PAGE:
Suzie is Asian American, but speaks only English, and according to Mark has “nothing exotic, nothing Asian about her” (416). But Mark’s view of Asian culture is blinkered by stereotypes, so it is hardly surprising that he patently ignores events showing anything more complex. Suzie is rankled that people might think she got her job through affirmative action rather than by merit; she also feels unhappy that because of her ethnicity she is always picked to report on race issues. She longs to be promoted to anchor and escape her ethnicity, but by the close of the play she has done neither.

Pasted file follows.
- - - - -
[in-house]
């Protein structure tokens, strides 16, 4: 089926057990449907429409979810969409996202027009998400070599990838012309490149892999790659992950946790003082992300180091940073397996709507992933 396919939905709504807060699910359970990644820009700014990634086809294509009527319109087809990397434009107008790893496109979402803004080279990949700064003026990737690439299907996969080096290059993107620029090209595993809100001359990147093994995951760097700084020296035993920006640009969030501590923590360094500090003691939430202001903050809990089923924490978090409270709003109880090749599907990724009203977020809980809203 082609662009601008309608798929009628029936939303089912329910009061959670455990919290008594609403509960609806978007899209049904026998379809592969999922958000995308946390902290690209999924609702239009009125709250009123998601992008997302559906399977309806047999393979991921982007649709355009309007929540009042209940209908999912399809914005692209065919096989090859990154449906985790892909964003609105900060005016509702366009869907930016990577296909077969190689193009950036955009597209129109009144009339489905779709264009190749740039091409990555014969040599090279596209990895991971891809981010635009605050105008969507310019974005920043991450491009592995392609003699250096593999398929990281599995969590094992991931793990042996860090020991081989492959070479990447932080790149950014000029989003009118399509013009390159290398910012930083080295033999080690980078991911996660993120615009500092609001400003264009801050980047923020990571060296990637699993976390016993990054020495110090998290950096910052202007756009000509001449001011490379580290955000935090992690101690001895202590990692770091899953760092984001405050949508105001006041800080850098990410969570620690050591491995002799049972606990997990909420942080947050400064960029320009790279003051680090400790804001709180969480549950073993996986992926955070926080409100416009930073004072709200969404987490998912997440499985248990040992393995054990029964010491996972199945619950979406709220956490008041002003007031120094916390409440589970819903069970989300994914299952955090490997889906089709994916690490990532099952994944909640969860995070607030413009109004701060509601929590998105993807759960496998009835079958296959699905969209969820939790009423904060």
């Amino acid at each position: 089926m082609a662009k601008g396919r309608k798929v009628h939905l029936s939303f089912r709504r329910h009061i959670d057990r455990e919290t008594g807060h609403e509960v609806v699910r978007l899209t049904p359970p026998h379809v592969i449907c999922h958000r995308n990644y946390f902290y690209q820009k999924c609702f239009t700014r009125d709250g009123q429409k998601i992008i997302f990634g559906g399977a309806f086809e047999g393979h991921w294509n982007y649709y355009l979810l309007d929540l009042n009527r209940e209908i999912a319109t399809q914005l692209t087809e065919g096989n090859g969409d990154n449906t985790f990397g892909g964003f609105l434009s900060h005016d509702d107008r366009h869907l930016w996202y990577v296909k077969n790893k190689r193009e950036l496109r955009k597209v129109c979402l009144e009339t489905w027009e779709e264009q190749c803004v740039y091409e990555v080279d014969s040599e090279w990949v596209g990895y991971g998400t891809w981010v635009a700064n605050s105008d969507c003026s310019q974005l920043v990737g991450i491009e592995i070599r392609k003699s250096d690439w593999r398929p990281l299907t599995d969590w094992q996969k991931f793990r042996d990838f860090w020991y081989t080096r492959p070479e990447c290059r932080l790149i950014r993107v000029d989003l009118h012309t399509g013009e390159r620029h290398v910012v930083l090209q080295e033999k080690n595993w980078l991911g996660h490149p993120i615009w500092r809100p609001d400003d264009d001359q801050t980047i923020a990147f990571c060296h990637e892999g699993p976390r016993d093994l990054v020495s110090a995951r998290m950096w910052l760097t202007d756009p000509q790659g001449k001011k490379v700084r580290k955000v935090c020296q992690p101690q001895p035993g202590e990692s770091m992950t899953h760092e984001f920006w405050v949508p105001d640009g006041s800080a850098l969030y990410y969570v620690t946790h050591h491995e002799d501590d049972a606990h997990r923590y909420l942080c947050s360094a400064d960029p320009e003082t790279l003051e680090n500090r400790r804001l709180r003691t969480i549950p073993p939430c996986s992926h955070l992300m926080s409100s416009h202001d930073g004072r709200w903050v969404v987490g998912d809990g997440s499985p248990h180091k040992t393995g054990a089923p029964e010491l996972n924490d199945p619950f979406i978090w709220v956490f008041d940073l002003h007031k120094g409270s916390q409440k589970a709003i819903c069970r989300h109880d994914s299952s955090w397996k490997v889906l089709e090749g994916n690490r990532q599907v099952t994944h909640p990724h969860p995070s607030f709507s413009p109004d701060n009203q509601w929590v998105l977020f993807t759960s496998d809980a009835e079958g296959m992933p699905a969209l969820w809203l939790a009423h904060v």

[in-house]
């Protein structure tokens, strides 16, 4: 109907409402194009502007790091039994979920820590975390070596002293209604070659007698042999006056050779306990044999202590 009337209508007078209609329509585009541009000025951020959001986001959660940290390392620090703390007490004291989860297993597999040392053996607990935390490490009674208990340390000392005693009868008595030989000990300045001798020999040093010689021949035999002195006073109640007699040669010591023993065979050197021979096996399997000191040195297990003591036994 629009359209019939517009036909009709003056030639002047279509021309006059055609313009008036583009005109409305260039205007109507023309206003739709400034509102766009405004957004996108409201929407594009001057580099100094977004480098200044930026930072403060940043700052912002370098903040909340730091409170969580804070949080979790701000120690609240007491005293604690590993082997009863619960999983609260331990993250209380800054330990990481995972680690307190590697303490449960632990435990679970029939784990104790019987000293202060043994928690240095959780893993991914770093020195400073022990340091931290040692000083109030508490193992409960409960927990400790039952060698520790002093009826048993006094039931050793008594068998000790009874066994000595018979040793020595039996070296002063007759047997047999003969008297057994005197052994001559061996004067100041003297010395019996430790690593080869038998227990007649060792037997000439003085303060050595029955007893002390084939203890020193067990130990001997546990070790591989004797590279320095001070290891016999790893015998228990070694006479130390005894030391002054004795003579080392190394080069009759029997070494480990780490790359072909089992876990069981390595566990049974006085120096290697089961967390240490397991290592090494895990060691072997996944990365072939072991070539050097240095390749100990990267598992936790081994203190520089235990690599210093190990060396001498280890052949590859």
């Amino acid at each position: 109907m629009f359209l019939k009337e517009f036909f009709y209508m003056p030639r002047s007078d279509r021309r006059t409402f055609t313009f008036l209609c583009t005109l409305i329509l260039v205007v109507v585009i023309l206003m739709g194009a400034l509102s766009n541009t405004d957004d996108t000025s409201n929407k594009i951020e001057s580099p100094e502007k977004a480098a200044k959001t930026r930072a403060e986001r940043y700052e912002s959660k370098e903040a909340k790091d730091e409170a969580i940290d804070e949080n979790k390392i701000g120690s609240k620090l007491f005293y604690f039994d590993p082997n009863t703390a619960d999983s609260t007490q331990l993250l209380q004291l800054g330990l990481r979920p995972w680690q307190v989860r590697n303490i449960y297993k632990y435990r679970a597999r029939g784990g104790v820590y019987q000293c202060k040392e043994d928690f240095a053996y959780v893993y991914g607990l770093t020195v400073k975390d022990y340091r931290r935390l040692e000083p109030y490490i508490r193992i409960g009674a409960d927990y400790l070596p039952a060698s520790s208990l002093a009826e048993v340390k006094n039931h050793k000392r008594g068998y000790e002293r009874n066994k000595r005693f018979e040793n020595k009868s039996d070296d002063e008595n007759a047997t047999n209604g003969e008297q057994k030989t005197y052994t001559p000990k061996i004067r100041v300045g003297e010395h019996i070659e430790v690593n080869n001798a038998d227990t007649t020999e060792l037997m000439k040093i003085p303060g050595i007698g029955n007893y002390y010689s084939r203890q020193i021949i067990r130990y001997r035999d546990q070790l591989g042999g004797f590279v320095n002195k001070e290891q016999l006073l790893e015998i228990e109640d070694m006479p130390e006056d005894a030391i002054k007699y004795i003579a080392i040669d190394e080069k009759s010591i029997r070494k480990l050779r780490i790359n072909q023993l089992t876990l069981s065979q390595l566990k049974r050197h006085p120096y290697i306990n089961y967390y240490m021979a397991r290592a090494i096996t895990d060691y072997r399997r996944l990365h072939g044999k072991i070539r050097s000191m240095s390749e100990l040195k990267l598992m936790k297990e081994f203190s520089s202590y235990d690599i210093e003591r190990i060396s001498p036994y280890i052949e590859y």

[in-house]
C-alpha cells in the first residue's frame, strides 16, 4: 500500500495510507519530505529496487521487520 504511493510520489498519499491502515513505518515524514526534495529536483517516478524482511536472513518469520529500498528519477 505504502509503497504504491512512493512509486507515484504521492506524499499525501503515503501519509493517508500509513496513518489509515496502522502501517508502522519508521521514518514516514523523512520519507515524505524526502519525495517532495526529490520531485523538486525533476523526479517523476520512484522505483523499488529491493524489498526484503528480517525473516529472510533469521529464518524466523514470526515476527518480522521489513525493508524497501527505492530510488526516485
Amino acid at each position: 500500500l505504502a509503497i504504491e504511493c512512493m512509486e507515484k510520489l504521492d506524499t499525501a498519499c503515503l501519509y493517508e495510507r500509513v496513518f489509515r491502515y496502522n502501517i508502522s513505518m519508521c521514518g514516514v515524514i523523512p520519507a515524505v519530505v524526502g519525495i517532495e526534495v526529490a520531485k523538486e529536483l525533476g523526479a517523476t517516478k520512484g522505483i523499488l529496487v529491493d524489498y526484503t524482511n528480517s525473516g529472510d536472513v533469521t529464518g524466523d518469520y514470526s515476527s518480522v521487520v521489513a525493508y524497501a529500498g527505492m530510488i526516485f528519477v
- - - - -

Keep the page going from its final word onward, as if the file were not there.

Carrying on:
On arriving at the scene of the protest, she gets footage of the outspoken Reverend Carter calling the storeowner a “Korean monkey” (404), suggesting that he go back to Korea. Suzie is shocked to hear such undisguised racial slurs and attitudes, seeing them as anachronistic in the supposedly enlightened 1990s, but that is only because she has been leading a sheltered life. The deeper she probes into this neighborhood, the more she realizes that the hatreds and prejudices so deftly exposed in the 1960s have not evaporated; they have just changed direction or gone underground, ready to resurface at the slightest provocation.